​© Edgar Ramirez 2019

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ABOUT

My work originates from city elements such as pathways, barriers, and industrial constructs. I approach surfaces and objects in a way that mimics the approach a construction worker takes during a project. It is important that each piece is, at minimum, human scale. My intention is to engage with the viewers sense of space through a perceptiveness of large-scale fragmental images that are extracted from the built environment. Materiality of city structures such as metal, concrete, and wood are exposed through layers, fissures and breaks, and corroding color. Deconstructing these revealing elements allude to the neglect and indifference of spaces within the city, further suggesting that these spaces and structures dictate our experiences of specific urban areas which often create social class contradictions and segregation.

 

I lean towards things created by people, which includes economic patterns and city developments. City elements are engaged as a means to present an aged and deteriorating image. Substrates often revealed through surface breaks and poor paint applications are used as a means to achieve this residual “artifact”. Works like Untitled (Tract) “number” speak to the social tensions, like wealth inequality and socioeconomic class divisions found in the urban environment, through their materiality and construct. The panels I make correspond to housing constructions which, instead of appearing as newly built, consist of drawn and damaged stucco mud, exposing the steel-wire mesh and wooden substrate. This in turn not only reveals the elements of the work but also its history.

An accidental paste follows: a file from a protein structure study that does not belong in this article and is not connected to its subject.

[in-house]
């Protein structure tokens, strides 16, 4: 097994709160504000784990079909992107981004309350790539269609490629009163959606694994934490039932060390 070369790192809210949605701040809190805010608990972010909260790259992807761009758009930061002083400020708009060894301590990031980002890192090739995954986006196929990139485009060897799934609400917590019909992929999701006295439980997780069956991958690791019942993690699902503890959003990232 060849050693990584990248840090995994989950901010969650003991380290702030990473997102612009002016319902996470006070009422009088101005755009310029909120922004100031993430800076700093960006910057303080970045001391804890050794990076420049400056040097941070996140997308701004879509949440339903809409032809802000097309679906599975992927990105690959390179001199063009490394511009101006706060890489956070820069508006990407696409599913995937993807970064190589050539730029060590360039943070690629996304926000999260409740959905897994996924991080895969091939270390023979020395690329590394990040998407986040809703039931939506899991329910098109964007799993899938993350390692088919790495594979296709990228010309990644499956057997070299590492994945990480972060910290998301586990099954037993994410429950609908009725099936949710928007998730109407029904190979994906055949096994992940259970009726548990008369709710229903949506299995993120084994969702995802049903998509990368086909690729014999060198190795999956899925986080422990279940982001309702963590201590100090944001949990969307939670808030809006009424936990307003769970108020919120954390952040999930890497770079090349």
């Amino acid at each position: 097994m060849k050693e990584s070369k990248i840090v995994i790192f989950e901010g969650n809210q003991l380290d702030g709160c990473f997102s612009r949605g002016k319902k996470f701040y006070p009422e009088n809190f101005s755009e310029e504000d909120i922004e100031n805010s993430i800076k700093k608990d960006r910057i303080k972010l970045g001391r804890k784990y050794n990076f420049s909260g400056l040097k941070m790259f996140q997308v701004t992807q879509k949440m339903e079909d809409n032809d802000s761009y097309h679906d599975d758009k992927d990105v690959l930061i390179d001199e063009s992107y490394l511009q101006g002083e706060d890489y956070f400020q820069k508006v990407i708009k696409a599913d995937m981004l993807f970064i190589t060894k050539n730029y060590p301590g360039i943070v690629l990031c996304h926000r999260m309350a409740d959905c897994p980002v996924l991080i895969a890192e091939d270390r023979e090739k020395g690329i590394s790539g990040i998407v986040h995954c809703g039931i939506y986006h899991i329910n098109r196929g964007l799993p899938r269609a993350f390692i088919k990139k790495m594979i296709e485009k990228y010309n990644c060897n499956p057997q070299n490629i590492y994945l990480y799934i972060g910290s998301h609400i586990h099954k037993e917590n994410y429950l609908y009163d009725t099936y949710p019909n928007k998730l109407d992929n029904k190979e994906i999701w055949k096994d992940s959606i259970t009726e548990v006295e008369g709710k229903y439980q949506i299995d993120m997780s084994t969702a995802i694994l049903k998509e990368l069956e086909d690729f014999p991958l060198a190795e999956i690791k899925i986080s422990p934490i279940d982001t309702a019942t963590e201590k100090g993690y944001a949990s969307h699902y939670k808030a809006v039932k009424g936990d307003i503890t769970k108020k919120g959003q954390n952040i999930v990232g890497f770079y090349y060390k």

I characterize structural fragments into nonrepresentational forms and shapes that point to specific urban locations through deteriorating imagery or an implied lack of surface care. I reveal these elements in order to stimulate connotations and overtone cues of lower-class, industrial neighborhoods and their histories. Growing up in an industrial, working-class neighborhood - surrounded by the Port of Los Angeles, refineries, and trainyards - I seek to question the current state of urban spatial use, city planning, and class divisions and segregation created by this. These ideas are translated into my work through heavy, rugged surfaces and opaque colors that serve to also expose the deep-rooted ideologies of the built environment.